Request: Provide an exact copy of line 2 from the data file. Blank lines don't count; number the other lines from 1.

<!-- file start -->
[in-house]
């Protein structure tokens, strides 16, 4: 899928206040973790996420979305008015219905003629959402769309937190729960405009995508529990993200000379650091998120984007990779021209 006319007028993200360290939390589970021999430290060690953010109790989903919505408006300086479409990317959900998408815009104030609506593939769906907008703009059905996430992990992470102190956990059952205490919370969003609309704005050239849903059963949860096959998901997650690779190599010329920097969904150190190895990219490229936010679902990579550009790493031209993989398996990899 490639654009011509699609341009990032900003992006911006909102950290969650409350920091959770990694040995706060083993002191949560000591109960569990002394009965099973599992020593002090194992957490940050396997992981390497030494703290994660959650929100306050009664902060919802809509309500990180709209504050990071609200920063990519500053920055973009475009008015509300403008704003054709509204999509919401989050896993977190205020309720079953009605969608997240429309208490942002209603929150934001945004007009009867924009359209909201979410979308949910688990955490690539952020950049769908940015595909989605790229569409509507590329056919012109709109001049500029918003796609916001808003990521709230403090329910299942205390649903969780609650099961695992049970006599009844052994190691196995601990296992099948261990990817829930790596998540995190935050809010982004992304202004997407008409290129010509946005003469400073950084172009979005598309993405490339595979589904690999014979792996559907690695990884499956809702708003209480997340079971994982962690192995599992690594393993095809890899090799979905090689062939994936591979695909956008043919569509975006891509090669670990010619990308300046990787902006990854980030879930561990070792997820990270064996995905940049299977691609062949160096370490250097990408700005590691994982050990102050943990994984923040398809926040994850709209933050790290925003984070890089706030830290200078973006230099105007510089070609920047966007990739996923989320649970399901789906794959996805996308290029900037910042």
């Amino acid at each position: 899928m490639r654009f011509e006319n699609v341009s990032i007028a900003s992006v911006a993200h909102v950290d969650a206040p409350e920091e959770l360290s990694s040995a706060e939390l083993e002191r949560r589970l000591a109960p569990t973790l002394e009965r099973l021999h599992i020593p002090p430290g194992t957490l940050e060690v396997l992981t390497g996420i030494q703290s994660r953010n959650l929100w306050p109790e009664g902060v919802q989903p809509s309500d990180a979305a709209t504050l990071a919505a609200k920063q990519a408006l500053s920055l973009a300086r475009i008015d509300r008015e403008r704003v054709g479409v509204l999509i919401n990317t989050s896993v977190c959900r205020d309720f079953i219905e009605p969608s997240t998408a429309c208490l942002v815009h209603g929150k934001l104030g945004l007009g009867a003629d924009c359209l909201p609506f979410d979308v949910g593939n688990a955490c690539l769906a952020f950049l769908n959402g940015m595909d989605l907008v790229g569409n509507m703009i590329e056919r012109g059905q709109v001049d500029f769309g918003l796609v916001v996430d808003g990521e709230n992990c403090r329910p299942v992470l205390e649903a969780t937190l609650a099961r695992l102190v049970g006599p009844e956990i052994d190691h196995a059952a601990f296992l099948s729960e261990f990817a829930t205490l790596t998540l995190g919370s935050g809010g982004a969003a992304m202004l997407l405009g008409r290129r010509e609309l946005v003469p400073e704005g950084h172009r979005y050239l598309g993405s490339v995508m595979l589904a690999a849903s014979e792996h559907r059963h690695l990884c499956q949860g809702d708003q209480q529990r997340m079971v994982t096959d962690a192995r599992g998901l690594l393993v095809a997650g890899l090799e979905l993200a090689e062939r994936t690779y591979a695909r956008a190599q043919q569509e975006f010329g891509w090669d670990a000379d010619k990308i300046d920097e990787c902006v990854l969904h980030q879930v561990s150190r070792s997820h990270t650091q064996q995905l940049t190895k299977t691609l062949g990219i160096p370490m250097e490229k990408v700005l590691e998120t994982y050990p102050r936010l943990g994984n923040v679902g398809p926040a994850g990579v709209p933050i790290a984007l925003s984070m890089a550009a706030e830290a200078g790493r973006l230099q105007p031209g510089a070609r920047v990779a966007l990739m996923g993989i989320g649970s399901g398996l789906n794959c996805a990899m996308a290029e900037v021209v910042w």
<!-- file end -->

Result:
């Protein structure tokens, strides 16, 4: 899928206040973790996420979305008015219905003629959402769309937190729960405009995508529990993200000379650091998120984007990779021209 006319007028993200360290939390589970021999430290060690953010109790989903919505408006300086479409990317959900998408815009104030609506593939769906907008703009059905996430992990992470102190956990059952205490919370969003609309704005050239849903059963949860096959998901997650690779190599010329920097969904150190190895990219490229936010679902990579550009790493031209993989398996990899 490639654009011509699609341009990032900003992006911006909102950290969650409350920091959770990694040995706060083993002191949560000591109960569990002394009965099973599992020593002090194992957490940050396997992981390497030494703290994660959650929100306050009664902060919802809509309500990180709209504050990071609200920063990519500053920055973009475009008015509300403008704003054709509204999509919401989050896993977190205020309720079953009605969608997240429309208490942002209603929150934001945004007009009867924009359209909201979410979308949910688990955490690539952020950049769908940015595909989605790229569409509507590329056919012109709109001049500029918003796609916001808003990521709230403090329910299942205390649903969780609650099961695992049970006599009844052994190691196995601990296992099948261990990817829930790596998540995190935050809010982004992304202004997407008409290129010509946005003469400073950084172009979005598309993405490339595979589904690999014979792996559907690695990884499956809702708003209480997340079971994982962690192995599992690594393993095809890899090799979905090689062939994936591979695909956008043919569509975006891509090669670990010619990308300046990787902006990854980030879930561990070792997820990270064996995905940049299977691609062949160096370490250097990408700005590691994982050990102050943990994984923040398809926040994850709209933050790290925003984070890089706030830290200078973006230099105007510089070609920047966007990739996923989320649970399901789906794959996805996308290029900037910042």